The Severan Dynasty (193-235 AD)

The Severan dynasty was the fourth Roman imperial dynasty consiting Septimius Severus, Caracalla, Geta, Elagabalus and Alexander Severus. They ruled the Roman Empire from 193 AD until 235 AD, when Alexander Severus was murdered by his own troops.

The Severan Dynasty Family Tree. (c) Shakko

The dynasty’s control over the Empire was interrupted by the joint reigns of Macrinus and his son Diadumenian in 217-8 AD, after the assassination of Caracalla. The Severan women, including Julia Domna, the mother of Caracalla and Geta, and her nieces Julia Soaemias and Julia Mamaea, the mothers of Elagabalus and Alexander Severus respectively, and their mother, Julia Maesa, held great power in their own right and were instrumental in securing their sons’ imperial positions.

Under Septimius Severus

Head of Septimius Severus, 193-211 AD. Capitoline Museum.

Septimius Severus came to power in 193 AD in the Year of the Five Emperors after the emperor Pertinax was assassinated by the Praetorian Guard. Whilst governor of Pannonia Superior, he was acclaimed emperor by his troops and quickly marched on Rome and deposed Didius Julianus, who had bought the throne from the Praetorian Guard. Severus then dealt with his two rival claimants, defeating Pescennius Niger, governor of Syria, at the Battle of Issus in 194 AD and defeating Clodius Albinus, governor of Britannia, at the Battle of Lugdunum in 197 AD.

Arch of Septimius Severus in the Forum Romanum, Rome.

As well as fighting his civil war, Septimius Severus also campaigned agaist the Parthians in 197 AD and against the Caledonians in northern Britannia in 209-210 AD, whilst strengthening Hadrian’s Wall and re-occupying the Antonine Wall. He also undertook a building programme in Rome, the Arch of Septimius Severus and the Septizodium, and in his native Lepcis Magna. To pay for his military expenses, he debased the value of the Roman currency, which would go on to distabilise the economy. Severus fell ill on campaign in Caledonia and died at York in early 211 AD. He was succeeded by his two sons Caracalla and Geta.

Under Caracalla

Head of Caracalla, 211-217 AD. Capitoline Museum.

After the death of his father, Caracalla ruled jointly with his brother Geta until he had him murdered by the Praetorian Guard in late 211 AD, allowing him to rule as sole emperor. Caracalla found the administration of the empire to be boring and so left those responsibilities to his mother and court officials. He undertook two military campaigns against the Alamanni in 213-4 AD and the Parthians in 216 AD. His reign was notable for the Edict of Caracalla in 212 AD, which gave Roman citizenship to all free men within the Empire, the building of the Baths of Caracalla in Rome and the introduction of a new currency called the Antoninianus, which was a double denarius. On the 8th March 217 AD, Caracalla was assassinated by a disaffected soldier whilst on his way to Carrhae. His Praetorian Prefect M. Opellius Macrinus, who had encouraged the soldier, succeeded him.

Under Geta

The Severan Tondo, depicting Septimius Severus and his family. Altes Museum. (c) José Luiz Bernardes Ribeiro

After the death of their father, Geta and Caracalla returned to Rome and ruled as co-emperors but proved incapable of sharing power. The Imperial Palace was divided into two separate sections and they only met in the presence of their mother with bodyguards as they both feared assassination from the other. The stability of their joint reign was down to the mediation and leadership of their mother, Julia Domna, accompanied by other senior courtiers and generals. By the end of 211 AD, the issue was untenable. Caracalla had his mother arrange a peace meeting with his brother in his mother’s apartments, thus depriving Geta of his bodyguards, and then had him murdered in her arms by his Praetorian Guard. Caracalla then declared a Damnatio Memoriae on Geta.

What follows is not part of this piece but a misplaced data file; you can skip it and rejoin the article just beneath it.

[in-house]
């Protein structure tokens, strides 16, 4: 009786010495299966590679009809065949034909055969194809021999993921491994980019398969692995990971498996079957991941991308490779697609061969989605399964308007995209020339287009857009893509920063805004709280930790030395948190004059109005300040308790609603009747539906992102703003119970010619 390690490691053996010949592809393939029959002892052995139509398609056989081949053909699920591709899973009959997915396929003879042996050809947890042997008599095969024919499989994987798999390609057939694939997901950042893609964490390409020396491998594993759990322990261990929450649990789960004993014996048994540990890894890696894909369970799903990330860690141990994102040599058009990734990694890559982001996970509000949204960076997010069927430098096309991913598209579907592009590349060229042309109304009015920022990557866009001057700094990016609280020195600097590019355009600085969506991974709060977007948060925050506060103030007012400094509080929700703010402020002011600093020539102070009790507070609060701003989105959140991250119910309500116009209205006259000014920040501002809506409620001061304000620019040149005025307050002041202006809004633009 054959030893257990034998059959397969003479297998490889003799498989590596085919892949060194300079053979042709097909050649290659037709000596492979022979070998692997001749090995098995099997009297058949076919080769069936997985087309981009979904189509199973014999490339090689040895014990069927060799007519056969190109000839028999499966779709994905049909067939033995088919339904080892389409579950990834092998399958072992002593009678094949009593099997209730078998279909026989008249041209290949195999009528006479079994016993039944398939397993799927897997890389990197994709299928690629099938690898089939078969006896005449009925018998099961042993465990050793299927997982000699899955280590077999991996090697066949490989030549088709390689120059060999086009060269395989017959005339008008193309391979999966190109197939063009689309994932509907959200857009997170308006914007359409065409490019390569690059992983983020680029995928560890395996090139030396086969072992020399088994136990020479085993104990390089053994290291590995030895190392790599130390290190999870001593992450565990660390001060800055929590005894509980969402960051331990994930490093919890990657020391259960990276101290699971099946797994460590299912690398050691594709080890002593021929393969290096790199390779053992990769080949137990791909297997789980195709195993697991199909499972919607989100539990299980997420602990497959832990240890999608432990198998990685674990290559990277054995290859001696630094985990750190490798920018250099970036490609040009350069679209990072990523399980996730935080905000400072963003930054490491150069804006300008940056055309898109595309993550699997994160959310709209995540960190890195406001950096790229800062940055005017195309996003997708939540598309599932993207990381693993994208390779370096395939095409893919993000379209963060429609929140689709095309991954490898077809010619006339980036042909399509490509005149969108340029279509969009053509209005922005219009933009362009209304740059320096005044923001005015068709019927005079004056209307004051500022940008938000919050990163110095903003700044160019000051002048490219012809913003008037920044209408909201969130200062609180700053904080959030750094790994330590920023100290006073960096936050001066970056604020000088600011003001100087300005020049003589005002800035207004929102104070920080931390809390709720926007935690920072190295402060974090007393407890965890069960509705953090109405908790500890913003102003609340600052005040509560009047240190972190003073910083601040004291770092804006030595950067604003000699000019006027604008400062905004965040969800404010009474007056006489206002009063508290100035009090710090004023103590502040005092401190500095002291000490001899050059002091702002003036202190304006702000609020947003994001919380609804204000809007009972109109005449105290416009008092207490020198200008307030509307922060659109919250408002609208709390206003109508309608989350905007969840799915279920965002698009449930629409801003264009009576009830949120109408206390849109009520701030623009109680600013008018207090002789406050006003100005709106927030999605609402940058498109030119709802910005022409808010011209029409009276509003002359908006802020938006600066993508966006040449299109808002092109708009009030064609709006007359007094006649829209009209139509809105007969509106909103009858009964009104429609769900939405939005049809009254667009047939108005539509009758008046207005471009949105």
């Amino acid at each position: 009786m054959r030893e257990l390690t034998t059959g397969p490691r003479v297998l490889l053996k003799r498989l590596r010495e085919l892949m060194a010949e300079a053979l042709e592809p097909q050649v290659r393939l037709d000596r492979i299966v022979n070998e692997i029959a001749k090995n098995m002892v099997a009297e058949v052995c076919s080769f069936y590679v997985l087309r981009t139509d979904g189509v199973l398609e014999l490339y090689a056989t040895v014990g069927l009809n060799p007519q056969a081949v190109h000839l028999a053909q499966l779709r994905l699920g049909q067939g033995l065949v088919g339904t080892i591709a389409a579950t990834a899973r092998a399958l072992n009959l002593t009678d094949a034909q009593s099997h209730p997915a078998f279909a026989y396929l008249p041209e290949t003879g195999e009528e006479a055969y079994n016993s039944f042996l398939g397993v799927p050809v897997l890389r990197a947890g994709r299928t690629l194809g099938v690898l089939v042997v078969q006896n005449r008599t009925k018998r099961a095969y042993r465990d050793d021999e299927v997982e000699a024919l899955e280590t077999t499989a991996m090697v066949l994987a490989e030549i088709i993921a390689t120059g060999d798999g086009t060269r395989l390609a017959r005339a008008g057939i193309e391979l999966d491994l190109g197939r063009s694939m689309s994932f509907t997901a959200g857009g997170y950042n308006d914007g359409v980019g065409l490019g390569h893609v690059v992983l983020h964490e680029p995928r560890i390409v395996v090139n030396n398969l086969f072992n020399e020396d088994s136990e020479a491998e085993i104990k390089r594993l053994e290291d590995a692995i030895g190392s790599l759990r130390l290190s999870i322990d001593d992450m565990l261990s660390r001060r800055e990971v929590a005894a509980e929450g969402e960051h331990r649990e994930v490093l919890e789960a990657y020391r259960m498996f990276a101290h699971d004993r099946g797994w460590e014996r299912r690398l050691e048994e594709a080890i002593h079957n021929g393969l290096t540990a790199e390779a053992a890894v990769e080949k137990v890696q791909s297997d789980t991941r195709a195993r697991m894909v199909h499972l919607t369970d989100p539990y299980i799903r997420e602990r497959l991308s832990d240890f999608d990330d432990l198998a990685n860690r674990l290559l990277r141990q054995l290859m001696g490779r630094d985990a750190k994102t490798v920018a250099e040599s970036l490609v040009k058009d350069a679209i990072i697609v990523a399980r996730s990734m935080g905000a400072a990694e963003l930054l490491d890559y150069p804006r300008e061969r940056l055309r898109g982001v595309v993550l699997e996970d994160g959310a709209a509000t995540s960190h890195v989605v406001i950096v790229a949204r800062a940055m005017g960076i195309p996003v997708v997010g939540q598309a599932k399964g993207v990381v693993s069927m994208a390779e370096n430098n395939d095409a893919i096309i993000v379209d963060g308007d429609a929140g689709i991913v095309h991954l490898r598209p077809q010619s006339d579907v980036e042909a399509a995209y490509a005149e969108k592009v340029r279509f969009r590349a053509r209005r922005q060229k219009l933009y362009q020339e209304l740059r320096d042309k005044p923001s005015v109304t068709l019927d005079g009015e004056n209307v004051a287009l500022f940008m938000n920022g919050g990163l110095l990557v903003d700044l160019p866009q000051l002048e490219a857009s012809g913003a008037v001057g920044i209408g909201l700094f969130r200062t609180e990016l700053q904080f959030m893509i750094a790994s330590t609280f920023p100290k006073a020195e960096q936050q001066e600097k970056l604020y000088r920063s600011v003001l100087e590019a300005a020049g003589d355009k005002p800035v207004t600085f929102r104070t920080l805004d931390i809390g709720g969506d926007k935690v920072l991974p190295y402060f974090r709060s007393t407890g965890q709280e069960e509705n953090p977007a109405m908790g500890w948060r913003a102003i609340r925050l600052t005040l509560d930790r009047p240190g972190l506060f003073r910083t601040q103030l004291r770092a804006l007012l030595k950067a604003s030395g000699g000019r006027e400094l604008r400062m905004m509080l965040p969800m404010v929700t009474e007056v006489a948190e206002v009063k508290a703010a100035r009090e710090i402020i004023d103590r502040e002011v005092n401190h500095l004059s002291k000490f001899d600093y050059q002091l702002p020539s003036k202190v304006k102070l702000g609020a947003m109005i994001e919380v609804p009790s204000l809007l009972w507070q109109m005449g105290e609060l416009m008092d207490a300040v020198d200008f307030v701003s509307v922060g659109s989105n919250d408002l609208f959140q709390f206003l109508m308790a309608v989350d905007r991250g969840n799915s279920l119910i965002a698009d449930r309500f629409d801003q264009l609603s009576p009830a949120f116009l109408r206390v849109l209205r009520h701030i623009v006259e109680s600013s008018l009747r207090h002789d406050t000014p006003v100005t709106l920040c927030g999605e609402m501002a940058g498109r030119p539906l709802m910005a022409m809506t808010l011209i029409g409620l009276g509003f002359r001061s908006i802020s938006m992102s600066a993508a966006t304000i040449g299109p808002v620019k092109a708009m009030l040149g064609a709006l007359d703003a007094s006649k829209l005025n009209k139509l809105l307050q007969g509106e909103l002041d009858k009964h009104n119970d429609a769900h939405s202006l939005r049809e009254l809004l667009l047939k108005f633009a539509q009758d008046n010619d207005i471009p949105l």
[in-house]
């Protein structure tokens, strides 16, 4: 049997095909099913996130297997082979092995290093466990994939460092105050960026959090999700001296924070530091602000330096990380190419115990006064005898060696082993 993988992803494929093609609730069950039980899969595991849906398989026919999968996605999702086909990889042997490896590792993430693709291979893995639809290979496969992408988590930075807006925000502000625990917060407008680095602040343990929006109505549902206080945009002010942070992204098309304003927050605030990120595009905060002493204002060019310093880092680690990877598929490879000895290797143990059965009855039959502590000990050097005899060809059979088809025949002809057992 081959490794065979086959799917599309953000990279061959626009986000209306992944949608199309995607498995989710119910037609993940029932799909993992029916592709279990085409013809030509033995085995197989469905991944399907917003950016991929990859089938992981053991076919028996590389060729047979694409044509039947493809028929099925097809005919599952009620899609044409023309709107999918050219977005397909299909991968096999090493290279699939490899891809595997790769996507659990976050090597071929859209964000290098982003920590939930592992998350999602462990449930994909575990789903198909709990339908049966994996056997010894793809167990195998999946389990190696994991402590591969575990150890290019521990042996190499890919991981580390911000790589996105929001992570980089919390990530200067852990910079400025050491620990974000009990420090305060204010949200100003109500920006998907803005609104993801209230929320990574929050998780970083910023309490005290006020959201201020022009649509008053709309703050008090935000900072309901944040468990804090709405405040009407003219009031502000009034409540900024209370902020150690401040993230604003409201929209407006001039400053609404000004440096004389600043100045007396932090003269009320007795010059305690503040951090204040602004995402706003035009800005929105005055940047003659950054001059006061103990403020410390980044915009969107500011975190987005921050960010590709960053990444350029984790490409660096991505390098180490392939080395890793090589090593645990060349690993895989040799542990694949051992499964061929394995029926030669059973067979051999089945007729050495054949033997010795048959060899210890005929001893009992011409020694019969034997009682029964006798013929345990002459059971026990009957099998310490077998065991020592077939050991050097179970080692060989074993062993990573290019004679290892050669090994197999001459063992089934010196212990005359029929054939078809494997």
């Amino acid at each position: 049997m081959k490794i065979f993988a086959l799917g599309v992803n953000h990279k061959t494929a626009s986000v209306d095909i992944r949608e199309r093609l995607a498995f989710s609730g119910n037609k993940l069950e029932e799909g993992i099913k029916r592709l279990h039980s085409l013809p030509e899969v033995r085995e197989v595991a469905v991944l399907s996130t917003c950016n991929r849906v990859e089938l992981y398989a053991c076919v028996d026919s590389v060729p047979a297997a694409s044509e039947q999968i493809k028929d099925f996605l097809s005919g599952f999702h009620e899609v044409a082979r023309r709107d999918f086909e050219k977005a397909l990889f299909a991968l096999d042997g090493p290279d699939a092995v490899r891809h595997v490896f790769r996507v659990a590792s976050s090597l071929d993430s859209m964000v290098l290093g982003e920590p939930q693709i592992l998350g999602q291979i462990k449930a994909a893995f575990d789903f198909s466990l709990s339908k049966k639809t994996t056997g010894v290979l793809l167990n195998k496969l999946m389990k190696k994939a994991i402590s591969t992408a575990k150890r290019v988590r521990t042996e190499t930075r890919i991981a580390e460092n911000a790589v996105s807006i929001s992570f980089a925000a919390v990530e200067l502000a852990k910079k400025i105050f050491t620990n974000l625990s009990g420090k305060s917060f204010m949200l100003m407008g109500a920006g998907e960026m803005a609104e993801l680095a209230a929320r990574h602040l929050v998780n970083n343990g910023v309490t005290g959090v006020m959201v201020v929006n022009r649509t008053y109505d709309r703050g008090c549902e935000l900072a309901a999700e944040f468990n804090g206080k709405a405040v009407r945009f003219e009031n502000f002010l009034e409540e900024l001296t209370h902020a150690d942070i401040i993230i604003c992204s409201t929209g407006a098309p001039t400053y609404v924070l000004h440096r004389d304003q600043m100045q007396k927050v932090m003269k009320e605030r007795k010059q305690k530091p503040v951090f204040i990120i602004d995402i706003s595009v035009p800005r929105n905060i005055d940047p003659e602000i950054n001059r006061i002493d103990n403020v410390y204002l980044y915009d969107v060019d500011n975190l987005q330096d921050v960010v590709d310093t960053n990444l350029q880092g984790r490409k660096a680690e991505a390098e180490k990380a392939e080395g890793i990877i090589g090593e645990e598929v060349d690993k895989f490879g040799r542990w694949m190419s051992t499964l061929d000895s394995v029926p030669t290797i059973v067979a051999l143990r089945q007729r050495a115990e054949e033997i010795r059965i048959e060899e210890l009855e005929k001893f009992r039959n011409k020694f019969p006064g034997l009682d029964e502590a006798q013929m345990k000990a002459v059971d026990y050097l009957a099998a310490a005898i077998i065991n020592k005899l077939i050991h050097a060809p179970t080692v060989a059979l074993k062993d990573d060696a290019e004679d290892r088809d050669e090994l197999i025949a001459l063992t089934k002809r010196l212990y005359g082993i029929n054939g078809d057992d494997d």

Under Elagabalus

Head of Elagabalus. Capitoline Museum. (c) José Luiz Bernardes Ribeiro

Elagabalus was acclaimed emperor at the age of fourteen by the army in the East during a revolt against Macrinus instigated by his grandmother Julia Maesa, who was the sister of Julia Domna, in 218 AD. Prior to this, he had been the high priest of the god Elagabal. His short reign was conspicuous for sex scandals and religious controversy. He disregarded the traditional Romans gods and instead replaced Jupiter with the god Elagabal. He married four women, including a Vestal Virgin, and lavished favours on male courtiers thought to have been his lovers. This behavior alienated him from the Praetorian Guard, the Senate and the common people. In March 222 AD, he was assassinated by the Praetorian Guard on the orders of Julia Maesa and was replaced by his cousin Alexander Severus.

Under Alexander Severus

Bust of Alexander Severus, 222-235 AD. Capitoline Museum.

Alexander Severus became emperor at the age of fourteen. With no experience of ruling, he relied heavily of his grandmother Julia Maesa and mother Julia Mamaea during his early reign, which was prosperous. However in 231 AD, he was confronted with the rising power of the Sassanid Empire. He managed to check the threat of the Sassanids in a series of campaigns. But when faced with the invading Germanic tribes in 234 AD, Alexander attempted to bring peace by engaging in diplomacy and bribery. This alienated the Roman army, which led to his and his mother’s assassination on the 22nd March 235 AD at Mainz by mutinous soldiers. Alexander Severus’ death marked the start of the Crisis of the Third Century.

The Roman Empire during the Third Century Crisis. (c) Times Books

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